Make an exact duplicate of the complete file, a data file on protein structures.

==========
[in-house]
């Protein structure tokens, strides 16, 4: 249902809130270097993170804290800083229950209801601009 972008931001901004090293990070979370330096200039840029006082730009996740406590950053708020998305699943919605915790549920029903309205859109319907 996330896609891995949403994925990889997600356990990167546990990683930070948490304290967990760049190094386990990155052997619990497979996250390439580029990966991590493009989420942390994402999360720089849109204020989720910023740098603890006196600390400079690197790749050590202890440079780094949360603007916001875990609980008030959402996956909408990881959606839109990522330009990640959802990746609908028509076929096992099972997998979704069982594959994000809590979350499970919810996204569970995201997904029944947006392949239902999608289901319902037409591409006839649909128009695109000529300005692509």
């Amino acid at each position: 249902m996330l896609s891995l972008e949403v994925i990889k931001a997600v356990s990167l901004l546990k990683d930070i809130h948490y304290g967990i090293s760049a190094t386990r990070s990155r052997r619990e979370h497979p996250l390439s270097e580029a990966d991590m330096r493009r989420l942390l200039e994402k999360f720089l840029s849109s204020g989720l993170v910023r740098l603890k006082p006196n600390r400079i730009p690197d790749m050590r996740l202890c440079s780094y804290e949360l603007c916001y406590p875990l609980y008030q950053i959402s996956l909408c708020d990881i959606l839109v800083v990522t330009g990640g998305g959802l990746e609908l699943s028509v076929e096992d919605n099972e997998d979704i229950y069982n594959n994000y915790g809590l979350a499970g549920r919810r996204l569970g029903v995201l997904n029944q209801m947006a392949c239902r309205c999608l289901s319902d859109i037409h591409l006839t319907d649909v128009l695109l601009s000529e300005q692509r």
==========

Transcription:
[in-house]
């Protein structure tokens, strides 16, 4: 249902809130270097993170804290800083229950209801601009 972008931001901004090293990070979370330096200039840029006082730009996740406590950053708020998305699943919605915790549920029903309205859109319907 996330896609891995949403994925990889997600356990990167546990990683930070948490304290967990760049190094386990990155052997619990497979996250390439580029990966991590493009989420942390994402999360720089849109204020989720910023740098603890006196600390400079690197790749050590202890440079780094949360603007916001875990609980008030959402996956909408990881959606839109990522330009990640959802990746609908028509076929096992099972997998979704069982594959994000809590979350499970919810996204569970995201997904029944947006392949239902999608289901319902037409591409006839649909128009695109000529300005692509």
């Amino acid at each position: 249902m996330l896609s891995l972008e949403v994925i990889k931001a997600v356990s990167l901004l546990k990683d930070i809130h948490y304290g967990i090293s760049a190094t386990r990070s990155r052997r619990e979370h497979p996250l390439s270097e580029a990966d991590m330096r493009r989420l942390l200039e994402k999360f720089l840029s849109s204020g989720l993170v910023r740098l603890k006082p006196n600390r400079i730009p690197d790749m050590r996740l202890c440079s780094y804290e949360l603007c916001y406590p875990l609980y008030q950053i959402s996956l909408c708020d990881i959606l839109v800083v990522t330009g990640g998305g959802l990746e609908l699943s028509v076929e096992d919605n099972e997998d979704i229950y069982n594959n994000y915790g809590l979350a499970g549920r919810r996204l569970g029903v995201l997904n029944q209801m947006a392949c239902r309205c999608l289901s319902d859109i037409h591409l006839t319907d649909v128009l695109l601009s000529e300005q692509r």